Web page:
I’m a new user to FreeRTOS. I’m working on a new project using at AT90SUB1287. You can see my blog at http://mudplace.org/?cat=3
I have some questions about the file layout and includes. Specifically I’m curious about the #include mechanism and ports.
1. Why require a "FreeRTOSConfig.h"? Or at least allow for an external definition of the values. Say something like:
This way a user can tailor the specifics of the kernel using command-line values, such as -DconfigUSE_PREEMPTION=1, etc. And for those compilers that do not support the -D option, it can fallback to the #include mechanism.
2. Why have portable.h #include one of a variety of files? Instead, why not require the user to provide a portable.h? The user can then copy one of the variety of portmacro.h files over to portable.h, or at least just have a generic #include "portable.h" and make the user point to the appropriate directory (or copy the file) to find the portable.h.
The problem, for me at least, is the relative path includes, such as "…\…\source\owatcom\16bitdos\pc\portmacro.h". This kind of include forces me to compile from the FreeRTOS directory, rather than from any directry I want.
Perhaps something like:
#endif /* PORTABLE_H */
3. Why couple the port.c file so tightly to the hardware? For example, in portable/GCC/ATMega323, the xPortStartScheduler() configures a specific timer for context switching. What if the user wanted a different timer? They would then have to modify the FreeRTOS source itself. Or on the Microblaze port, the code assumes use of the Xilinx provided drivers. What if a user had their own driver for the OPB timer? What if they didn’t use the OPB timer but provided their own? It seems this kind of code is better suited to the demos.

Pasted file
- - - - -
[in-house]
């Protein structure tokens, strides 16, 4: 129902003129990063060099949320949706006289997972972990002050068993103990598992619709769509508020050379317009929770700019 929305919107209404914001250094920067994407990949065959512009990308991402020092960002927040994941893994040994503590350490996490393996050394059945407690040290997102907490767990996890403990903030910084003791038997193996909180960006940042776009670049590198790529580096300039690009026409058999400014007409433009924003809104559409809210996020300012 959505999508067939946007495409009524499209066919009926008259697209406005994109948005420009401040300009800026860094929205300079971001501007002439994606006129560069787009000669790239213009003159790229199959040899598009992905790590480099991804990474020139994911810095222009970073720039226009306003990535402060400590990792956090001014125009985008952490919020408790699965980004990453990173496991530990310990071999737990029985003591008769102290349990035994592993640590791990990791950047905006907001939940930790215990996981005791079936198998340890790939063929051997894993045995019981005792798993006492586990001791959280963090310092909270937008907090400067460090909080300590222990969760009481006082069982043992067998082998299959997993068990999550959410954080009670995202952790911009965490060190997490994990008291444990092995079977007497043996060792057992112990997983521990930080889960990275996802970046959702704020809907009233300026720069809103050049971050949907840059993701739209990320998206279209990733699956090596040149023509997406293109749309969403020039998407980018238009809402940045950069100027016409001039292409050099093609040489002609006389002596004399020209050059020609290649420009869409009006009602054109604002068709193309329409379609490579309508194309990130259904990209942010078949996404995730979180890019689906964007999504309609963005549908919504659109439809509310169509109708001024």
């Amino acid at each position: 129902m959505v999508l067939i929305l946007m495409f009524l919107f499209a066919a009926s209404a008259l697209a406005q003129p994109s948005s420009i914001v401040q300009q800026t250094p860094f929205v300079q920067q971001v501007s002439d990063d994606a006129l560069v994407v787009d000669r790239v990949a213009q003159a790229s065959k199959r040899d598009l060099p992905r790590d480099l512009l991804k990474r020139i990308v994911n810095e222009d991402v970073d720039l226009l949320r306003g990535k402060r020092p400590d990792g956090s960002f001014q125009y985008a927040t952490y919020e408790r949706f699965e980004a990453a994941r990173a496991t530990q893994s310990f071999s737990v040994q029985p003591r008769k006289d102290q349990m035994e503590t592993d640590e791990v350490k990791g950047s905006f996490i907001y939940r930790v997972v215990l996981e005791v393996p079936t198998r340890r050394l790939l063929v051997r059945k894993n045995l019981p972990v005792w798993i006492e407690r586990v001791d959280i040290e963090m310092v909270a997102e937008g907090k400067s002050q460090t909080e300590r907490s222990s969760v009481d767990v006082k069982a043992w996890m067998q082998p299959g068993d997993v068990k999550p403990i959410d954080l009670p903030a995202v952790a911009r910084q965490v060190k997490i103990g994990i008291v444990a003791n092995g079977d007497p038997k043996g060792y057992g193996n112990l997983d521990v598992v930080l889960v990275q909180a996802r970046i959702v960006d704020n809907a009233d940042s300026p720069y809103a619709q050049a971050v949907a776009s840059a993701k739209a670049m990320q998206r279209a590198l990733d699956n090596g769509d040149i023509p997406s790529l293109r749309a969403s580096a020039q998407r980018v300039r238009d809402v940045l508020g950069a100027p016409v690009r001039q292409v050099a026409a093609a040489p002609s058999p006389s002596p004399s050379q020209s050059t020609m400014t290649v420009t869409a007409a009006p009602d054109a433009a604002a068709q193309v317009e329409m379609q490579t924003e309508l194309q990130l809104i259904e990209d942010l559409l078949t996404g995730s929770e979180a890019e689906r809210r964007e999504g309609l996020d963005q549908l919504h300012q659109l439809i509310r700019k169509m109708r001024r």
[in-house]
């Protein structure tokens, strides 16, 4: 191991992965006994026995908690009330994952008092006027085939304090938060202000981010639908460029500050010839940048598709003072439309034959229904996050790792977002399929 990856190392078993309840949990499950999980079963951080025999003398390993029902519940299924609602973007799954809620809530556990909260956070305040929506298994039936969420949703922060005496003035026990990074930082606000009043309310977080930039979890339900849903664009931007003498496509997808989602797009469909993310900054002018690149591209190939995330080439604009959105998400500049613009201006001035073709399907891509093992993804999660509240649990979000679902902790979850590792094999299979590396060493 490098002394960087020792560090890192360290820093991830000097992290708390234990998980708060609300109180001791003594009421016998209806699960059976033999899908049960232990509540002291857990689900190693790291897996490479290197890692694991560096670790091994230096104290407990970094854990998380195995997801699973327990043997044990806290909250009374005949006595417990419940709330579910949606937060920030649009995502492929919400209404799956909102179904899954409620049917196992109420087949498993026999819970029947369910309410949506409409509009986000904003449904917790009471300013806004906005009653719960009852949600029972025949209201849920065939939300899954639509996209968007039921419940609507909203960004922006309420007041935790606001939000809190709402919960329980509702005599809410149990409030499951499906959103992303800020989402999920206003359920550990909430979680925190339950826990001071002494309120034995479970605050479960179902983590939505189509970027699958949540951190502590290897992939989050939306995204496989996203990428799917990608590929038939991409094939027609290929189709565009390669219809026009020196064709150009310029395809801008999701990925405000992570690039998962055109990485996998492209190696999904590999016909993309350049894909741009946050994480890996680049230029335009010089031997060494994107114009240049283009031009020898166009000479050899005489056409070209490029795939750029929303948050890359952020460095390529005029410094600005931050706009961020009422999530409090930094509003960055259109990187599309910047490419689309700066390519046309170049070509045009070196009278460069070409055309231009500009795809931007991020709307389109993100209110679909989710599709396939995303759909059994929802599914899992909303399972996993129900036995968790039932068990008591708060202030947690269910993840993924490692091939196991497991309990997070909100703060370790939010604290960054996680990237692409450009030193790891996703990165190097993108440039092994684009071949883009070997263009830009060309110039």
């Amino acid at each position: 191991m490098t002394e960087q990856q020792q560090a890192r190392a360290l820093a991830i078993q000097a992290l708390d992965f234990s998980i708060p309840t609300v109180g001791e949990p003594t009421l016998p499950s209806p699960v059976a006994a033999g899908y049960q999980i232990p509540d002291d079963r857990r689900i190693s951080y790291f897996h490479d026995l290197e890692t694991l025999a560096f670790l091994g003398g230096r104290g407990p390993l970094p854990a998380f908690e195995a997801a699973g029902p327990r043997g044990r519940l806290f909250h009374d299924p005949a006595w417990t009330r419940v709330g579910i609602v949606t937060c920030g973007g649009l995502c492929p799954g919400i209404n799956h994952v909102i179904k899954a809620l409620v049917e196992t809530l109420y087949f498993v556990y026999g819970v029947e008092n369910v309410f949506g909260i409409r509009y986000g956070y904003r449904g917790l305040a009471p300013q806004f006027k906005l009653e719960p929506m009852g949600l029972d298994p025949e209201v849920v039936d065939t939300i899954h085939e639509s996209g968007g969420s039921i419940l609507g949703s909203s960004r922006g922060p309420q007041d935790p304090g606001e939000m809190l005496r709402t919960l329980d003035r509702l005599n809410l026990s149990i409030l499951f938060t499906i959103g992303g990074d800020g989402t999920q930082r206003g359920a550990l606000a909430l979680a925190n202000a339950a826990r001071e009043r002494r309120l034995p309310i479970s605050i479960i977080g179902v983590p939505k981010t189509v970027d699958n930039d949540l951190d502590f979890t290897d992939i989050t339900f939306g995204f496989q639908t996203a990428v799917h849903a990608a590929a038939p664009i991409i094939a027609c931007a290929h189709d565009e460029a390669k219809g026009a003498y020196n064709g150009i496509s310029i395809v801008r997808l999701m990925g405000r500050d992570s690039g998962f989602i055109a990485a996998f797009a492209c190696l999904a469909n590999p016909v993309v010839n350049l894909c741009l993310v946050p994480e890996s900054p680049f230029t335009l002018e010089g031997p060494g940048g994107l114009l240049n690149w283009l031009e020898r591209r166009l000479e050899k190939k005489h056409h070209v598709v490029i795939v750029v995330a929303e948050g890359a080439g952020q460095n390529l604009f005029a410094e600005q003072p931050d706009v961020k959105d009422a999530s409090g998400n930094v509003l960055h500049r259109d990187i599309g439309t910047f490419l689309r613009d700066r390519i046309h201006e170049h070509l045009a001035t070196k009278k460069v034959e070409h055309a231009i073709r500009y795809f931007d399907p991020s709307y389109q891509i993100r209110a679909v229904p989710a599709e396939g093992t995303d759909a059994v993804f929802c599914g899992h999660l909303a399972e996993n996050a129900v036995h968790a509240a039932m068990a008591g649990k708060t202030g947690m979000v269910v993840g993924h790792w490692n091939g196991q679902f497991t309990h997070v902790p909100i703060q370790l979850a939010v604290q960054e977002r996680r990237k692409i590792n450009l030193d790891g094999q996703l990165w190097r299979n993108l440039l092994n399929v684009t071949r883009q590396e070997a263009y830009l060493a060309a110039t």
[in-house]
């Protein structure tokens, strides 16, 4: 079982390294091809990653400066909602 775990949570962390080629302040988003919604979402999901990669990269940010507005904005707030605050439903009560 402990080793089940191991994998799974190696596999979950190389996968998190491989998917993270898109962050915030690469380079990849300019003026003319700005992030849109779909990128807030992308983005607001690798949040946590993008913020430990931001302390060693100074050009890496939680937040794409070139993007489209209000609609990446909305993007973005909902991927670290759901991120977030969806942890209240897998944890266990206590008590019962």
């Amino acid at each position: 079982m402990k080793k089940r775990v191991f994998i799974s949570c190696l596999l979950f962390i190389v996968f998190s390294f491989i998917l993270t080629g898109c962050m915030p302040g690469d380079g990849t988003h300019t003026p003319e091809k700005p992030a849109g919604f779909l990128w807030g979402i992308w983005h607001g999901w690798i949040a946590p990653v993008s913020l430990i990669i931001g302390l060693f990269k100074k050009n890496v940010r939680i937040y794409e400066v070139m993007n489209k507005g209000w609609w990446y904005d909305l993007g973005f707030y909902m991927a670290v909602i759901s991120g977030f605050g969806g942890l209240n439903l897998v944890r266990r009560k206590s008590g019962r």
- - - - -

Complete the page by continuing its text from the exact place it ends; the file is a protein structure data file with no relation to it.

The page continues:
For example, we use ThreadX and uCos at work. In ThreadX, there is a tx_port.h file that defines a minimum of hardware specific items, such as portmacro.h does. It defines the types, has macro definitions for critical sections, etc. We compile ThreadX into a library, independent of the firmware. All we have to provide in the firmware are callbacks to tx_kernel_enter(), tx_application_define(), _tx_timer_interrupt(), etc at link time. Also, all the features are individually selectable through pre-processor defintions (we use -D on the command line to specify what we want).
Also, by compiling into a library, I can only pull in the symbols that are actually needed. Linking the object files with the application directly may pull in symbols that are never called (depends upon the compiler/linker). I personally found a decrease in final exectuable size of nearly 5K by using a library.
In my use of FreeRTOS, I modified portable.h to remove the relative include paths. I then put port.c and portmacro.h in a separate area where I could provide my own backend functions. I then compiled everything and archived it into a library. Now I just compile my code separately and link with the FreeRTOS library. But now I am tempted to copy the FreeRTOS files over, modify the #includes, and them just stick with v4.7.1.
I’m not trying to be pedantic or annoying on this. Just curious about the structure and design decisions. And perhaps suggest some changes.